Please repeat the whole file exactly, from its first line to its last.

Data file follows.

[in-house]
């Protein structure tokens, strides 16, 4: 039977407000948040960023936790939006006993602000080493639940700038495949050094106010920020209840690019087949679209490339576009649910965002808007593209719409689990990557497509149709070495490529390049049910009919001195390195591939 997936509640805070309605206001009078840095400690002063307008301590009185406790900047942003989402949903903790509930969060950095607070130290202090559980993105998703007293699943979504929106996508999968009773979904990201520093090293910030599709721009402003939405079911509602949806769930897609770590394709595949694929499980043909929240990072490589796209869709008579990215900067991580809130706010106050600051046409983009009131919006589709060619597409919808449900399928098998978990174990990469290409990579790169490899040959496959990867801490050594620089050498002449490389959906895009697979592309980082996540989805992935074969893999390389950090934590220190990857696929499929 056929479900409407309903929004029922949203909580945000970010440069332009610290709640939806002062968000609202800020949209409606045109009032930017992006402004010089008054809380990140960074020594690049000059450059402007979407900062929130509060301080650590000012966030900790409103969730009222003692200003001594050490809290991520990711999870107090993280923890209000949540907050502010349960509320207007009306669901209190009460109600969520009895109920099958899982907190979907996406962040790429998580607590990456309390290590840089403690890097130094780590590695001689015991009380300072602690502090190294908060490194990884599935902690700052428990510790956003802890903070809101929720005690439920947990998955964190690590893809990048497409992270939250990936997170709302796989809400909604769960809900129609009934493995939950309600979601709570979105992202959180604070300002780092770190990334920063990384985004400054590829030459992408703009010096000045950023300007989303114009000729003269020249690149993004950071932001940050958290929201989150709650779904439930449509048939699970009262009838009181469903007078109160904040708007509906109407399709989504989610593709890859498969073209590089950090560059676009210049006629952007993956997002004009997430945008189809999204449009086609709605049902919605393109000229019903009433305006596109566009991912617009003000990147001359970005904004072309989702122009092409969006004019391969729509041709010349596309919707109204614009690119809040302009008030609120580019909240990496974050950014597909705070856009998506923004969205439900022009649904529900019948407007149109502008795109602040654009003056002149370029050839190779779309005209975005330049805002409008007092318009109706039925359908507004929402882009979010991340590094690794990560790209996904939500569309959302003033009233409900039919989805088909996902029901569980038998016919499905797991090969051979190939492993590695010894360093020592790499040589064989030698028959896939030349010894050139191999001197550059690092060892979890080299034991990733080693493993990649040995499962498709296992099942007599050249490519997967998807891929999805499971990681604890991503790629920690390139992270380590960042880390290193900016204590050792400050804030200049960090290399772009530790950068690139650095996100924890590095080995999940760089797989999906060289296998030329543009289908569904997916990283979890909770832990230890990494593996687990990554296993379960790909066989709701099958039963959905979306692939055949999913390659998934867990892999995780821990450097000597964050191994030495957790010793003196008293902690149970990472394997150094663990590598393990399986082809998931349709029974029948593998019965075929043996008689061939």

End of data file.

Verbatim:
[in-house]
């Protein structure tokens, strides 16, 4: 039977407000948040960023936790939006006993602000080493639940700038495949050094106010920020209840690019087949679209490339576009649910965002808007593209719409689990990557497509149709070495490529390049049910009919001195390195591939 997936509640805070309605206001009078840095400690002063307008301590009185406790900047942003989402949903903790509930969060950095607070130290202090559980993105998703007293699943979504929106996508999968009773979904990201520093090293910030599709721009402003939405079911509602949806769930897609770590394709595949694929499980043909929240990072490589796209869709008579990215900067991580809130706010106050600051046409983009009131919006589709060619597409919808449900399928098998978990174990990469290409990579790169490899040959496959990867801490050594620089050498002449490389959906895009697979592309980082996540989805992935074969893999390389950090934590220190990857696929499929 056929479900409407309903929004029922949203909580945000970010440069332009610290709640939806002062968000609202800020949209409606045109009032930017992006402004010089008054809380990140960074020594690049000059450059402007979407900062929130509060301080650590000012966030900790409103969730009222003692200003001594050490809290991520990711999870107090993280923890209000949540907050502010349960509320207007009306669901209190009460109600969520009895109920099958899982907190979907996406962040790429998580607590990456309390290590840089403690890097130094780590590695001689015991009380300072602690502090190294908060490194990884599935902690700052428990510790956003802890903070809101929720005690439920947990998955964190690590893809990048497409992270939250990936997170709302796989809400909604769960809900129609009934493995939950309600979601709570979105992202959180604070300002780092770190990334920063990384985004400054590829030459992408703009010096000045950023300007989303114009000729003269020249690149993004950071932001940050958290929201989150709650779904439930449509048939699970009262009838009181469903007078109160904040708007509906109407399709989504989610593709890859498969073209590089950090560059676009210049006629952007993956997002004009997430945008189809999204449009086609709605049902919605393109000229019903009433305006596109566009991912617009003000990147001359970005904004072309989702122009092409969006004019391969729509041709010349596309919707109204614009690119809040302009008030609120580019909240990496974050950014597909705070856009998506923004969205439900022009649904529900019948407007149109502008795109602040654009003056002149370029050839190779779309005209975005330049805002409008007092318009109706039925359908507004929402882009979010991340590094690794990560790209996904939500569309959302003033009233409900039919989805088909996902029901569980038998016919499905797991090969051979190939492993590695010894360093020592790499040589064989030698028959896939030349010894050139191999001197550059690092060892979890080299034991990733080693493993990649040995499962498709296992099942007599050249490519997967998807891929999805499971990681604890991503790629920690390139992270380590960042880390290193900016204590050792400050804030200049960090290399772009530790950068690139650095996100924890590095080995999940760089797989999906060289296998030329543009289908569904997916990283979890909770832990230890990494593996687990990554296993379960790909066989709701099958039963959905979306692939055949999913390659998934867990892999995780821990450097000597964050191994030495957790010793003196008293902690149970990472394997150094663990590598393990399986082809998931349709029974029948593998019965075929043996008689061939």